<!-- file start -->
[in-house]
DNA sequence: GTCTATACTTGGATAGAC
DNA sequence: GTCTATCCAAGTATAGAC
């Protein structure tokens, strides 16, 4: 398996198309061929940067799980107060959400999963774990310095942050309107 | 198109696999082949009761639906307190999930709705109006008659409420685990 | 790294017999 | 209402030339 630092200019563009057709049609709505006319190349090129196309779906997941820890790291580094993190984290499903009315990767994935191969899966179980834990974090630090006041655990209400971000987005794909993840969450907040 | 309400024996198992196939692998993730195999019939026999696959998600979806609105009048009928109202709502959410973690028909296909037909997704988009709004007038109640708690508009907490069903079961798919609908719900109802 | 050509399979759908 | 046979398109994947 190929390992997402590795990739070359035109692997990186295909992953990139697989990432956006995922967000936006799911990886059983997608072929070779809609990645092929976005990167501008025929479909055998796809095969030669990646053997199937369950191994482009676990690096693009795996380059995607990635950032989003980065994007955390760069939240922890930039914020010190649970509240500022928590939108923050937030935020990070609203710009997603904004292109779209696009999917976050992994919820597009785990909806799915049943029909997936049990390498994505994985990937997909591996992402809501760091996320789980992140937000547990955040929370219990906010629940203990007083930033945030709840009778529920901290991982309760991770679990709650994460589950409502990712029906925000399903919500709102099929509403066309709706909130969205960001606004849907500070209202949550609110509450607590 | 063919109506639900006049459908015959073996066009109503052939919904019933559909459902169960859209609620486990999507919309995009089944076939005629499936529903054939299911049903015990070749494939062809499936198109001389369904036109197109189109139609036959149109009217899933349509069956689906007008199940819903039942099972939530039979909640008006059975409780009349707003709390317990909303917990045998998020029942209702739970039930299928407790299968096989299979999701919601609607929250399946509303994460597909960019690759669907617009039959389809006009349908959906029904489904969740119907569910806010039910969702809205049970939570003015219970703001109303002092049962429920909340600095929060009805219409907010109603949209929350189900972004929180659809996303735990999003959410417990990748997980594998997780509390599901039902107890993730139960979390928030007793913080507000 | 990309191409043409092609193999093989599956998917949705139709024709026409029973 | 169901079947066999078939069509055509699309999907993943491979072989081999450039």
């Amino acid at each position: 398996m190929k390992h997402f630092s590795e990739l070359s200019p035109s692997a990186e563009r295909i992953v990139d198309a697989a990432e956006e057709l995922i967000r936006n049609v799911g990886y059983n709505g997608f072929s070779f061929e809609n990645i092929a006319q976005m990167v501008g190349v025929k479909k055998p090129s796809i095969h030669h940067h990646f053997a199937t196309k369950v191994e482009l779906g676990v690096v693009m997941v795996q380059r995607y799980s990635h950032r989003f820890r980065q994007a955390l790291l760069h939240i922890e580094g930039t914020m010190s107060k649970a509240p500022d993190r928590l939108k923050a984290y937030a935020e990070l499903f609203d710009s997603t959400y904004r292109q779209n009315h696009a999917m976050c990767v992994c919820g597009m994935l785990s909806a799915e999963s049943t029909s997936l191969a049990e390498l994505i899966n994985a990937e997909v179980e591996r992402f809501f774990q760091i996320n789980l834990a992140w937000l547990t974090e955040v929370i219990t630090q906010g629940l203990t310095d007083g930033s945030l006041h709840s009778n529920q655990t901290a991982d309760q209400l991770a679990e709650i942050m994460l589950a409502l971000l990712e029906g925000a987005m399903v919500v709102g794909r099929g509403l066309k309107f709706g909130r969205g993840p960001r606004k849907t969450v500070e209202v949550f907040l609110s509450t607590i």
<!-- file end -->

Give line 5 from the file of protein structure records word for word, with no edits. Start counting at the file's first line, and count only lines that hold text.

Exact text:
């Amino acid at each position: 398996m190929k390992h997402f630092s590795e990739l070359s200019p035109s692997a990186e563009r295909i992953v990139d198309a697989a990432e956006e057709l995922i967000r936006n049609v799911g990886y059983n709505g997608f072929s070779f061929e809609n990645i092929a006319q976005m990167v501008g190349v025929k479909k055998p090129s796809i095969h030669h940067h990646f053997a199937t196309k369950v191994e482009l779906g676990v690096v693009m997941v795996q380059r995607y799980s990635h950032r989003f820890r980065q994007a955390l790291l760069h939240i922890e580094g930039t914020m010190s107060k649970a509240p500022d993190r928590l939108k923050a984290y937030a935020e990070l499903f609203d710009s997603t959400y904004r292109q779209n009315h696009a999917m976050c990767v992994c919820g597009m994935l785990s909806a799915e999963s049943t029909s997936l191969a049990e390498l994505i899966n994985a990937e997909v179980e591996r992402f809501f774990q760091i996320n789980l834990a992140w937000l547990t974090e955040v929370i219990t630090q906010g629940l203990t310095d007083g930033s945030l006041h709840s009778n529920q655990t901290a991982d309760q209400l991770a679990e709650i942050m994460l589950a409502l971000l990712e029906g925000a987005m399903v919500v709102g794909r099929g509403l066309k309107f709706g909130r969205g993840p960001r606004k849907t969450v500070e209202v949550f907040l609110s509450t607590i």